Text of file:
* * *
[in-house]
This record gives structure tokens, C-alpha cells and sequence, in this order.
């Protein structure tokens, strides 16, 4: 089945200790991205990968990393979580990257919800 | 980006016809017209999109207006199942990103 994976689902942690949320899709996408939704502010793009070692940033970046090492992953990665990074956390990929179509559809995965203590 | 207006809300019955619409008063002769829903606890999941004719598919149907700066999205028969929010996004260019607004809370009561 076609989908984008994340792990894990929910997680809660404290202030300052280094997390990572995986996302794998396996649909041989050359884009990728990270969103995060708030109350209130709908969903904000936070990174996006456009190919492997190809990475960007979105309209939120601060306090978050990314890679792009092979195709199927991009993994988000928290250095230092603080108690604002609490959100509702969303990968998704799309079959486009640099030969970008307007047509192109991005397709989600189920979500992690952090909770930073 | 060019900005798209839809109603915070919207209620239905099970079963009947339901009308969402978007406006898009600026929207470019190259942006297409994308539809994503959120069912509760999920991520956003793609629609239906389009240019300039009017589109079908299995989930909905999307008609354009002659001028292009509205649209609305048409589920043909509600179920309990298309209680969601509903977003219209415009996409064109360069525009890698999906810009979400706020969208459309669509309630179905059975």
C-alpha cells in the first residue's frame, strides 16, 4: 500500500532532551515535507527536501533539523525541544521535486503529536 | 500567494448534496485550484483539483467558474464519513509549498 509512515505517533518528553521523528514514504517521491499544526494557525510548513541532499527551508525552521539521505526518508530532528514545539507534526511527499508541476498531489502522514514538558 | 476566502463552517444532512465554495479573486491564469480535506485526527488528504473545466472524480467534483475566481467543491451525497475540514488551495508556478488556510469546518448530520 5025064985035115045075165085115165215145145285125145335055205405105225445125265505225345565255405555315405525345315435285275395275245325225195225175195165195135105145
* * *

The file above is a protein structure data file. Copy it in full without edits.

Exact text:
[in-house]
This record gives structure tokens, C-alpha cells and sequence, in this order.
């Protein structure tokens, strides 16, 4: 089945200790991205990968990393979580990257919800 | 980006016809017209999109207006199942990103 994976689902942690949320899709996408939704502010793009070692940033970046090492992953990665990074956390990929179509559809995965203590 | 207006809300019955619409008063002769829903606890999941004719598919149907700066999205028969929010996004260019607004809370009561 076609989908984008994340792990894990929910997680809660404290202030300052280094997390990572995986996302794998396996649909041989050359884009990728990270969103995060708030109350209130709908969903904000936070990174996006456009190919492997190809990475960007979105309209939120601060306090978050990314890679792009092979195709199927991009993994988000928290250095230092603080108690604002609490959100509702969303990968998704799309079959486009640099030969970008307007047509192109991005397709989600189920979500992690952090909770930073 | 060019900005798209839809109603915070919207209620239905099970079963009947339901009308969402978007406006898009600026929207470019190259942006297409994308539809994503959120069912509760999920991520956003793609629609239906389009240019300039009017589109079908299995989930909905999307008609354009002659001028292009509205649209609305048409589920043909509600179920309990298309209680969601509903977003219209415009996409064109360069525009890698999906810009979400706020969208459309669509309630179905059975």
C-alpha cells in the first residue's frame, strides 16, 4: 500500500532532551515535507527536501533539523525541544521535486503529536 | 500567494448534496485550484483539483467558474464519513509549498 509512515505517533518528553521523528514514504517521491499544526494557525510548513541532499527551508525552521539521505526518508530532528514545539507534526511527499508541476498531489502522514514538558 | 476566502463552517444532512465554495479573486491564469480535506485526527488528504473545466472524480467534483475566481467543491451525497475540514488551495508556478488556510469546518448530520 5025064985035115045075165085115165215145145285125145335055205405105225445125265505225345565255405555315405525345315435285275395275245325225195225175195165195135105145